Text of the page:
During insertion of the baffle into a bore the baffle is pushed in far enough to engage the threads of the plug with those of the tapped mouth of the bore whereupon torque is applied to the baffle by an appropriate tool inserted into a noncircular socket 18 in the plug. As the baffle is thus turned the resiliently yieldable edge portions of the fins are deflected as shown in FIG. 4, and because of the memory factor of plastic these thin edge portions will hug the wall of the bore with a fluid tight fit notwithstanding irregularities in the wall surface. The bore is thus divided into two separate passages 20, 21 (FIG. 4) which are communicated only at the bottom or inner end of the bore by virtue of the baffle being shorter than the depth of the bore.

Since it is important that the liquid be forced to the very bottom of the bore in order to effectively control the temperature at the zones A and B, the battle should reach to a point as close to the bottom of thebore as possible without restricting.

- the flow from one side to the other of the baffle. This objective near the outer end thereof. While this might be done individually for each bore-and would be if only one bore is needed-where a plurality of bores are required they are preferably connected in series as shown in FIG. 1. As there shown a cross bore 23 enters the die section 7 at one face thereof and leaves the same at the opposite face, and in passing through the die section intersects the bores 9 and 10 near the outer ends thereof. One end of the bore 23 provides an inlet 24 to which the temperature controlling medium may be fed from a source thereof, while its other end serves as an outlet through which the liquid medium flows for recirculation.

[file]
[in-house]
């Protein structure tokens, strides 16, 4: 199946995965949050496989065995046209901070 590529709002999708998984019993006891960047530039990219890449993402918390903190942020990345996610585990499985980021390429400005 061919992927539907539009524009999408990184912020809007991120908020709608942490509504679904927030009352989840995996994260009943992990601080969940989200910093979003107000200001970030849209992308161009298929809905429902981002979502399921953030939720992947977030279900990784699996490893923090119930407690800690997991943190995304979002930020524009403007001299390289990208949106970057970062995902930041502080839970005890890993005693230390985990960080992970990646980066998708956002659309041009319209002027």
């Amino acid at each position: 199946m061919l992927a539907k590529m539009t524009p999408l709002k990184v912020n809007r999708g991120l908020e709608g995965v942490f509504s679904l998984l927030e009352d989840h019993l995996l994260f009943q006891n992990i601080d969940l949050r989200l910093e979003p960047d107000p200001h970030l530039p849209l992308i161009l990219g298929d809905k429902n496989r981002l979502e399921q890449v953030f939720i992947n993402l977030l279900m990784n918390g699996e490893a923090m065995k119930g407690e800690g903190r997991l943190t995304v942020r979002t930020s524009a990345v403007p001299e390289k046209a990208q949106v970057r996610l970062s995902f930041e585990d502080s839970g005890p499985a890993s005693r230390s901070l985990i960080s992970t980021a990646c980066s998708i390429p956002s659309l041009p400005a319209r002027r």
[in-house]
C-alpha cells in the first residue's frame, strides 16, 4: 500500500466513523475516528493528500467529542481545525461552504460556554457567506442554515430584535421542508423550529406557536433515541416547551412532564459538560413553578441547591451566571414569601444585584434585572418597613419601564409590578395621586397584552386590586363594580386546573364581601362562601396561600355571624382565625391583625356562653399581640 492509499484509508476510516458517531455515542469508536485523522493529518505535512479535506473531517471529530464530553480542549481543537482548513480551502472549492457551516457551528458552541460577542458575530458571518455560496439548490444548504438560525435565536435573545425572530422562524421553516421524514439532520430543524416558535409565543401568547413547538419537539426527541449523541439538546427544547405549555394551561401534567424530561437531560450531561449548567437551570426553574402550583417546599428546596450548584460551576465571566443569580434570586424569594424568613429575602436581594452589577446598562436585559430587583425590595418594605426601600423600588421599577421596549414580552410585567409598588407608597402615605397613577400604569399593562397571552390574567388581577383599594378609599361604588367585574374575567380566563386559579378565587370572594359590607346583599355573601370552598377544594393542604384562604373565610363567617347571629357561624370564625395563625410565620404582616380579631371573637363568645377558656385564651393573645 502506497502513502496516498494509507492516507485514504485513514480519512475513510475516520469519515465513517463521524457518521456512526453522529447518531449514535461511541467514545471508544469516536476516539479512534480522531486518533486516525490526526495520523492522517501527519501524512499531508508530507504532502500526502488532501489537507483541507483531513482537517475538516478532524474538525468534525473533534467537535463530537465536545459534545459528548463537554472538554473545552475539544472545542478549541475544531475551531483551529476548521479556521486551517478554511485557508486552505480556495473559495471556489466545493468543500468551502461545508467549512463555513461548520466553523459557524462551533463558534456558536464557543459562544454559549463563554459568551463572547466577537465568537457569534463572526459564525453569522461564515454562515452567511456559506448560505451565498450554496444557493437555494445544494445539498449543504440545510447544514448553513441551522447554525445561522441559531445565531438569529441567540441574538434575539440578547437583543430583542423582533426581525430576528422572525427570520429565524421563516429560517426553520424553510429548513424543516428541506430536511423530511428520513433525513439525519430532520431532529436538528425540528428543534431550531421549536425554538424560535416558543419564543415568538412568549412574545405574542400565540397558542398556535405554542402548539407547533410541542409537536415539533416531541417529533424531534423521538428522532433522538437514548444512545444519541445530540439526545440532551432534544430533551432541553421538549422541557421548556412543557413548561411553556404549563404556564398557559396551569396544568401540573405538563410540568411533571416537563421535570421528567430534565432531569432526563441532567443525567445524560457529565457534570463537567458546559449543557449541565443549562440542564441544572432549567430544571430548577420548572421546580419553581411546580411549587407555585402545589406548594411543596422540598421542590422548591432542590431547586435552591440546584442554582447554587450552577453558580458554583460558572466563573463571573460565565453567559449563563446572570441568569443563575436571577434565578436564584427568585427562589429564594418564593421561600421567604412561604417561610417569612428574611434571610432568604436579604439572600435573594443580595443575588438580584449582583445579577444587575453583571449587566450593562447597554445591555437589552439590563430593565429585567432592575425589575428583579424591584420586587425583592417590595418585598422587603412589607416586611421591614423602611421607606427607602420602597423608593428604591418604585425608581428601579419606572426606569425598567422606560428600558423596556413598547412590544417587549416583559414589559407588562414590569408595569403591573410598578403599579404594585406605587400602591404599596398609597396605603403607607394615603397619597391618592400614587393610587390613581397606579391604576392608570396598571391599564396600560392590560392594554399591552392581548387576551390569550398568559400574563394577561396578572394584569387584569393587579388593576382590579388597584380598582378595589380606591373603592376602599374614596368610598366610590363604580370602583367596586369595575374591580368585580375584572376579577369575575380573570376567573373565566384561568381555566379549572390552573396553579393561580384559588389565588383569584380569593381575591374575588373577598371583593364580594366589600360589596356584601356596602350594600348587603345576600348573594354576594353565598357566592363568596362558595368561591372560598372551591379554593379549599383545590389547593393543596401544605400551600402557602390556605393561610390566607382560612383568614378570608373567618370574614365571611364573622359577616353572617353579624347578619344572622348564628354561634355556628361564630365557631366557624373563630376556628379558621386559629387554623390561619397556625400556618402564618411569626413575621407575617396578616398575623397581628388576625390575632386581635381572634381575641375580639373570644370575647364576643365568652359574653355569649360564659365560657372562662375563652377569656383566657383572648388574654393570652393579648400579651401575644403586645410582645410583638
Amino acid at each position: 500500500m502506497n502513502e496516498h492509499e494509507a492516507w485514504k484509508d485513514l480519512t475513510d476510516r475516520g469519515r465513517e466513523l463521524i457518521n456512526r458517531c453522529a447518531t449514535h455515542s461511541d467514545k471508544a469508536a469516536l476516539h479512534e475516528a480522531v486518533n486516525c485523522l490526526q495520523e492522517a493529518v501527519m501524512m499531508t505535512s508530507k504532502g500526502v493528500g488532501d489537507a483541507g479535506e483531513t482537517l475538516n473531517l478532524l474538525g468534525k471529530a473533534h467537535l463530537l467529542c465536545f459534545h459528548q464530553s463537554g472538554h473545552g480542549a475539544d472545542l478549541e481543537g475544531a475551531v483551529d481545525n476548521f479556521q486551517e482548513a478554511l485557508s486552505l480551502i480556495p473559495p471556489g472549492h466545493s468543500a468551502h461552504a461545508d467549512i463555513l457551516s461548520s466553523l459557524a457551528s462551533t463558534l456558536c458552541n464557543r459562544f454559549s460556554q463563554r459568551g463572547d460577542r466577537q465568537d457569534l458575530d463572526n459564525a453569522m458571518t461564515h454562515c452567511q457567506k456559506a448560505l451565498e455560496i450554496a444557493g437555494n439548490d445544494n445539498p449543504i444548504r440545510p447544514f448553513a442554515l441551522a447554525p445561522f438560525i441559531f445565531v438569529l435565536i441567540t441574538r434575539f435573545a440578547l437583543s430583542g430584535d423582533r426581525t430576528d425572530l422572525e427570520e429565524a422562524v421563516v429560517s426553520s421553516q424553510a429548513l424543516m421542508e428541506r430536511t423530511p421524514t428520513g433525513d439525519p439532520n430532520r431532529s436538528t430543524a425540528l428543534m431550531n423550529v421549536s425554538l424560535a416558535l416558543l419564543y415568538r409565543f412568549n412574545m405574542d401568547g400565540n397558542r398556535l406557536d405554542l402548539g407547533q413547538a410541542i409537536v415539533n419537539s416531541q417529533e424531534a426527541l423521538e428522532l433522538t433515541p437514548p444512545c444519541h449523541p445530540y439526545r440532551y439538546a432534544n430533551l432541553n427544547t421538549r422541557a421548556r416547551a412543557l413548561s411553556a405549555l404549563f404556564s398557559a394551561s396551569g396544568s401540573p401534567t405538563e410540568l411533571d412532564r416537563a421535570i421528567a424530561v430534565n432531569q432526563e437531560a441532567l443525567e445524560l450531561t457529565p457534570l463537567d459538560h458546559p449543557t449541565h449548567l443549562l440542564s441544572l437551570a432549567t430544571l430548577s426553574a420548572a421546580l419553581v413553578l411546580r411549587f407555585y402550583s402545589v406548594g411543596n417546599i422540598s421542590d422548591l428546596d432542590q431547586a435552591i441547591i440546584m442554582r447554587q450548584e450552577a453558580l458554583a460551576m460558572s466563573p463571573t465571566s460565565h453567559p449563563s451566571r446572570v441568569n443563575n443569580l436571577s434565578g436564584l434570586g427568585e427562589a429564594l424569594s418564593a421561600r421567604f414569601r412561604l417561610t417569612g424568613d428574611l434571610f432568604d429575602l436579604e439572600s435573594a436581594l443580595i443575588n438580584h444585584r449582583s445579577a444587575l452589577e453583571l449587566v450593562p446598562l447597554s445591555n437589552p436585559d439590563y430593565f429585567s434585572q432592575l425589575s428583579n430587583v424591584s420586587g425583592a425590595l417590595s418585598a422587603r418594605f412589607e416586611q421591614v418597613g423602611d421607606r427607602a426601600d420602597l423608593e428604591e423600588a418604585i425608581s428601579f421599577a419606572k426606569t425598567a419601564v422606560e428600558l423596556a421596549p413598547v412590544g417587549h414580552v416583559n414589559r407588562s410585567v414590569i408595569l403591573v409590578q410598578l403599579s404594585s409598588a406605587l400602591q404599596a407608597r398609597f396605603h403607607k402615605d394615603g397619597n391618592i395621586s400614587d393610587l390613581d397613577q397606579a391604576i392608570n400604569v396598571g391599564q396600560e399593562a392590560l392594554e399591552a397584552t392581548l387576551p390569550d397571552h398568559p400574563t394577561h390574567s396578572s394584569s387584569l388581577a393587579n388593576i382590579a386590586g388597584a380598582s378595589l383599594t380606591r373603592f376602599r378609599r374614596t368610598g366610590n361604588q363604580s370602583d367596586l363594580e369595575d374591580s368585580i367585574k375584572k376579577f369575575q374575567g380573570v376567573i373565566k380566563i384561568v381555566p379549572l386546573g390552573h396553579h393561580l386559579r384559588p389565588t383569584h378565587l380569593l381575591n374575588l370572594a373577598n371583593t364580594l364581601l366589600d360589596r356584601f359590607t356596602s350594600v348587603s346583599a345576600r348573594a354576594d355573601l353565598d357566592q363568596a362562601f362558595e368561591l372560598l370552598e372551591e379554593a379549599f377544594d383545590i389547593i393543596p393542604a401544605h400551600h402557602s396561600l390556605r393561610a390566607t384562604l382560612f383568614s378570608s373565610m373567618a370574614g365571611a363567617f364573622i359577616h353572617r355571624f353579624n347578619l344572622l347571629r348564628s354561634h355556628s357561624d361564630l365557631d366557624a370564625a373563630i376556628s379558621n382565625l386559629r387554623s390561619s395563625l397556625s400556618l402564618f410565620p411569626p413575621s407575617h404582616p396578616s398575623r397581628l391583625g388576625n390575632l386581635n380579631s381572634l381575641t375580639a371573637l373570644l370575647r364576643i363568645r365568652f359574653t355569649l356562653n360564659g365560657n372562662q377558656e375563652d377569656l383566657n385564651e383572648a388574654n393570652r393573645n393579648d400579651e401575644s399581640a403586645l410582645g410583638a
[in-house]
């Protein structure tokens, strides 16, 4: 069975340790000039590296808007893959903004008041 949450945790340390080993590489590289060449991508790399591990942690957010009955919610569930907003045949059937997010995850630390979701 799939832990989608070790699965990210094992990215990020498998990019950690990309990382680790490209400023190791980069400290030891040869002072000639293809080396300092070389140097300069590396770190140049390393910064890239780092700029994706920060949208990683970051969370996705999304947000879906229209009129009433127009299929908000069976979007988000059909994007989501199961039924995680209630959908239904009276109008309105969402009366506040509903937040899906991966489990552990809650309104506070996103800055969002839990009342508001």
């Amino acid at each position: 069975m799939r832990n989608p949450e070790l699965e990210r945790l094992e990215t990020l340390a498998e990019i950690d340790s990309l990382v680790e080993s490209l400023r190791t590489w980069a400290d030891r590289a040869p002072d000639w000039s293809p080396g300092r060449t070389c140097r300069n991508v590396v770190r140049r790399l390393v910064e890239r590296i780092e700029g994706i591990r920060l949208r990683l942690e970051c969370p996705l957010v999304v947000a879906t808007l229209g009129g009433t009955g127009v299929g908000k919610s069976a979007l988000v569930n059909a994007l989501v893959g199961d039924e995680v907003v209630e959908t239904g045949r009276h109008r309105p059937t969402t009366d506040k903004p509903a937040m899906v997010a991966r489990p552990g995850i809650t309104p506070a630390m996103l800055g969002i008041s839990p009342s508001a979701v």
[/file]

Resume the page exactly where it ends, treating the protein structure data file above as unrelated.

In the absence of baffles in the bores 9 and 10 they would simply fill up with stagnant liquid and defeat their purpose. The baffles are therefore essential and of course they must be so disposed that they block any direct flow through the bore 23 and instead force the flow down one side of the baffles to the very bottom of the bores 9 and 10 and up the other side thereof. To assure this result the cross bore 23 must be somewhat smaller in diameter than the bores 9 and 10 so that the edges of the fins have fluid tight engagement with the wall of the bores 9 and 10 between the junctions thereof with the cross bore 23. This is illustrated in FIG. 4. Also to prevent any leakage past the baffles the edges of the fins must be proof against being cut or in anywise defaced by any possible irregularities in the walls of the bores 9 and 10. This possibility, obviously, is most acute at the intersections of the bores 9 and 10 with the cross bore 23 due to the sharpedges which these intersections form and across which the edges of the baffles must slide during their insertion. The plastic baffles of this invention have been found to be entirely reliable and successful in this respect.

Nor are the baffles damaged or in anywise rendered less reliable by their removal which is necessary on occasion to permit the bores 9 and 10 to be cleaned.

While the symmetrical cross-sectional shape of the baffles, best shown in FIG. 3, has been found entirely satisfactory, somewhat better results are had with the modified cross section shown in FIG. 5. In this case one side of each fin, the trailing side 26 during inserting rotation of the baffle, is substantially flat. This seems to allow the fins to more readily adjust themselves to any irregularities in the wall surfaces of the bores into which the baffles are inserted.

For some situations it may be desirable to cause the temperature controlling liquid to flow back and forth in a bore several times before it leaves the same. The modified baffle shown in FIGS. 6 and 7 is admirably suited to that purpose. In this case there are more than two, but always an even number of fins radiating from the central stem 27. Four such fins 28 a, b, c, and d are employed in the illustrated baffle, but more fins could be used if desired. In any event the fins extend from the threaded plug 13 for the full length of the stem to a cylindrical boss 29 which is integral with the fins 28 and the stem. The diameter of this boss is such as to fit snuggly into a bore of the size for which the baffle is designed.